May 24, 2011
by Sean O. Murphy
“Ahoy! Avast now! Prepare to be boarded!” shouted a chubby boy dressed in his too small pajama bottoms snuggly high-watered around the knees and a three cornered hat picked up at some Colonial battle field gift shop with a hand-drawn Jolly Rogers crossbones on the side. He had a wooden sword in one hand and a crayon scribbled map in the other. He hung precariously by an elbow from the corner of his bunk bed above the sea of carpet below.
On his black and white television across the room was the 1950’s Treasure Island. On another night it would have been Black Swan (1942 not the unrelated 2011 film) or something with Errol Flynn like Sea Hawk or Captain Blood. He might have been found imitating “Sinbad the Sailor” fighting some Ray Harryhausen invention like a skeletal army advancing across the front room.
That boy would have really enjoyed Pirates of the Caribbean: On Stranger Tides. In the interest of full disclosure and for those who haven’t guessed, that boy was a younger version of your movie critic.
Pirates of the Caribbean: On Stranger Tides is the fourth installment in a franchise originally inspired by of all things a Disney theme park ride and with each film of the first three a shadow of the last. Pirates of the Caribbean: The Curse of the Black Pearl reignited a faded interest in the pirate hero and despite two less worthy sequels remains an exceptional entry in an all but dead genre of movie. I can honestly say that my hopes were not high for this fourth installment. I can’t name more than a handful of series that were good beyond a trilogy. I was surprised to be offered such a fun time at the movies.
This is where I would offer a synopsis but fans of this franchise know what to expect by now; our addled yet somehow dashing hero, Captain Jack Sparrow sways with swagger, crossing swords and sides, leaping from heights ,swinging from ropes and all with his own unique style that makes this probably Johnny Depp’s most memorable role.
Captain Barbosa goes privateer and plots revenge as Geoffrey Rush chews scenery the way I chew a Five Guys burger. Orlando Bloom and Kiera Knightley are missing from this installment but were not really missed with the addition of several new characters. Ian McShane plays Blackbeard, “the pirate that all other pirates fear” and rightfully so. Penelope Cruz plays Angelica, a fiery female first mate that matches Sparrow blow for blow at blades or verbal repartee and may be the daughter of Blackbeard. Then there is Philip, the faithful missionary played by Sam Claffin and his love interest, a mermaid named Syrena played by Astrid Berges-Frisby.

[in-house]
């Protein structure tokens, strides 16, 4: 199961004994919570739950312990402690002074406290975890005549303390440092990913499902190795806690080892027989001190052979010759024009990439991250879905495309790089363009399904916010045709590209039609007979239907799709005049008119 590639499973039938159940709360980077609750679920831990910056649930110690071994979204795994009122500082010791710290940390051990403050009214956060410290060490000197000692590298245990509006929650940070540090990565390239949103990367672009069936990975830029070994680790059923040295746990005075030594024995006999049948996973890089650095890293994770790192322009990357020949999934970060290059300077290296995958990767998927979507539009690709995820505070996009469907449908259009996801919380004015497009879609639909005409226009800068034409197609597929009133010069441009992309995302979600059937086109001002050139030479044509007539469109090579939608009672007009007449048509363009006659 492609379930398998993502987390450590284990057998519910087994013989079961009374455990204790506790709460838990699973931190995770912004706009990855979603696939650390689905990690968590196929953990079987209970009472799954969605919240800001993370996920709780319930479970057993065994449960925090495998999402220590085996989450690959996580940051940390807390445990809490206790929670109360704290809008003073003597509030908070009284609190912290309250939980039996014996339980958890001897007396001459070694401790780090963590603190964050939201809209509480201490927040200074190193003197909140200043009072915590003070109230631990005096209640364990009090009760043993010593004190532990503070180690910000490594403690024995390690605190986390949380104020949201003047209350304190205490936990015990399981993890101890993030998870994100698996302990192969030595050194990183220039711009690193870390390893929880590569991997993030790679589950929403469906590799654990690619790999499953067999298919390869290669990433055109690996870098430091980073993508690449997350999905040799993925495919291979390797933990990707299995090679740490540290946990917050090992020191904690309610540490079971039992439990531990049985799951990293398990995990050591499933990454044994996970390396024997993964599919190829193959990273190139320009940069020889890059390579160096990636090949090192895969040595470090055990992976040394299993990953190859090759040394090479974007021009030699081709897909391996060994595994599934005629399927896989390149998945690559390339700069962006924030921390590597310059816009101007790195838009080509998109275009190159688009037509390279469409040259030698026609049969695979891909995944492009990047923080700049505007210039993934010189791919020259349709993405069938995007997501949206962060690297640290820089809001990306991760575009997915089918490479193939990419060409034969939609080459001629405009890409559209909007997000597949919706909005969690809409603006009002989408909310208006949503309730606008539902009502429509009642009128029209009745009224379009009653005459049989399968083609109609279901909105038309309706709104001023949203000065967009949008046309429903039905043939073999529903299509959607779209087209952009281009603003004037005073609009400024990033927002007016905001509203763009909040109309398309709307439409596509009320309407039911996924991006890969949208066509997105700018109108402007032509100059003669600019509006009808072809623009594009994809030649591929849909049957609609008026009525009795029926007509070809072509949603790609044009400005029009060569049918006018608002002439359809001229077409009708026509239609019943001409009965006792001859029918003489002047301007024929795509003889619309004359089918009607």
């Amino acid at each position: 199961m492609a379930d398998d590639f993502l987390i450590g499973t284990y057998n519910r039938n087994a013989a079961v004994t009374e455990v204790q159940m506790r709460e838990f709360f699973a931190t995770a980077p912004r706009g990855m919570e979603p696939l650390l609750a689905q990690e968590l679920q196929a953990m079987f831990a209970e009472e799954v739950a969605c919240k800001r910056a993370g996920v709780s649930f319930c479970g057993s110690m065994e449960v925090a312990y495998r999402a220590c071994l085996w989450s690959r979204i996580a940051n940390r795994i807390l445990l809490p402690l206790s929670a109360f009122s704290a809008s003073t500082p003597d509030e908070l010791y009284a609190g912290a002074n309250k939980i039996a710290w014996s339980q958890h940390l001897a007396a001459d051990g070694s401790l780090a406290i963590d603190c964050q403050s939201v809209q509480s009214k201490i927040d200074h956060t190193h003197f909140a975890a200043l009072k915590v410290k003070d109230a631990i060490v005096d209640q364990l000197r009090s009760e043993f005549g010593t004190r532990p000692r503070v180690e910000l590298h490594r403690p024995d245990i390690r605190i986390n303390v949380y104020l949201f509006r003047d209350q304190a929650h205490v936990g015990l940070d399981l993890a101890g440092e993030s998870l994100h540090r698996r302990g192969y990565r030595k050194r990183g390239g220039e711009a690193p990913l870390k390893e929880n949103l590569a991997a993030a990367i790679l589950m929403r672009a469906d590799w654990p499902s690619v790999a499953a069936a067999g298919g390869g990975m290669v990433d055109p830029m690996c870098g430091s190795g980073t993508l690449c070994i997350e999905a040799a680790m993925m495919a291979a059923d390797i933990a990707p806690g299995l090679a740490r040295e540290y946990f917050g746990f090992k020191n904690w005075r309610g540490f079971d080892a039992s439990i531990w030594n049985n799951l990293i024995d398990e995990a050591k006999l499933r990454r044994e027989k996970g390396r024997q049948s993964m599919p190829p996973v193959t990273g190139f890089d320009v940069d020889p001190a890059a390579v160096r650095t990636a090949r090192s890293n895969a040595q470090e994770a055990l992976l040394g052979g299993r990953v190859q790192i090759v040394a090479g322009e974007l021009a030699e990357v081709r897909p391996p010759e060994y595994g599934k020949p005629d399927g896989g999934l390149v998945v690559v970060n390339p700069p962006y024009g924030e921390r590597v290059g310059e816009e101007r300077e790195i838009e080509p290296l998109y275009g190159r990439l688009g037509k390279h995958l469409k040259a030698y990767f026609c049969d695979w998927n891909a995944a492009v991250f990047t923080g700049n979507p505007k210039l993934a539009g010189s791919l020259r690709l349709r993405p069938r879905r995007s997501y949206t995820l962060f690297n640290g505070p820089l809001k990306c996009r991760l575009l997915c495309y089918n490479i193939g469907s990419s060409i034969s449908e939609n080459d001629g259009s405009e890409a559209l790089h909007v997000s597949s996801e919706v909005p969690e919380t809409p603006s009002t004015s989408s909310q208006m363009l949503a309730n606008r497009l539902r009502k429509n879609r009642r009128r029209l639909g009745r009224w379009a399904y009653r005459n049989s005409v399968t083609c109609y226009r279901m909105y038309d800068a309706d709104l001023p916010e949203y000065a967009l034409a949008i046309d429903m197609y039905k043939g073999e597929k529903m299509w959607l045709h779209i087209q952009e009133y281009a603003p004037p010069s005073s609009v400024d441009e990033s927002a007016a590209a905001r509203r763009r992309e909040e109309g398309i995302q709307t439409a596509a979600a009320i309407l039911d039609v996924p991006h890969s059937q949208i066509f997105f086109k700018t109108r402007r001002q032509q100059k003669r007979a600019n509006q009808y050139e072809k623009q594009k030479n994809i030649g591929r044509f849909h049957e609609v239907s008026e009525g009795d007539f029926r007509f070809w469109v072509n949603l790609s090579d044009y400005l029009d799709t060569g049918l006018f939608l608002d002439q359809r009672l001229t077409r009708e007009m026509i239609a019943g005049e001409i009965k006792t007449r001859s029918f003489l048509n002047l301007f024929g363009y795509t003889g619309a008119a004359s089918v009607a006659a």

The performances are playful and full of bluster especially from our pirate captains and the alluring first mate. Like most pirate movies, this is a treasure hunt with the MacGuffin this time around being the fountain of youth. The plot is fine if you don’t think about it too hard and are willing to accept that much of the story is nonsensical, historically inaccurate, and with a unique geography that does not fully match with reality.
The movie winks at so many other films and not just from this genre; this is not at all a complete list but I saw references to The Princess Bride, Indiana Jones and the Raiders of the Lost Ark, I Walked with a Zombie, and a half-remembered old Star Trek episode among other subtle sources. There is just so much for a fan of fantastical adventure movies to love with black magic, pirate ships with blood soaked sails, mermaids, zombies and exotic locales full of beauty and mystery. The little boy in me watched while reliving so many afternoon games of imaginary sea battles but none with as rousing a score as Hans Zimmer offered to this movie.
I admit there will be many detractors of this film especially those whose jobs are to be critical of film (and they will have valid points) but they will be forgetting the fun of playing pirate and letting themselves enjoy what I call a “Sunday Afternoon” movie. These are the sort of films I watched with my dad on Sunday afternoon matinees when we didn’t need to be anywhere or do anything. It was a chance to let ourselves give way to action and adventure, a sort of junk food in our culture consumption. That may be all that this film is, after all, but it does it well.
Let’s just say my swash is thoroughly buckled.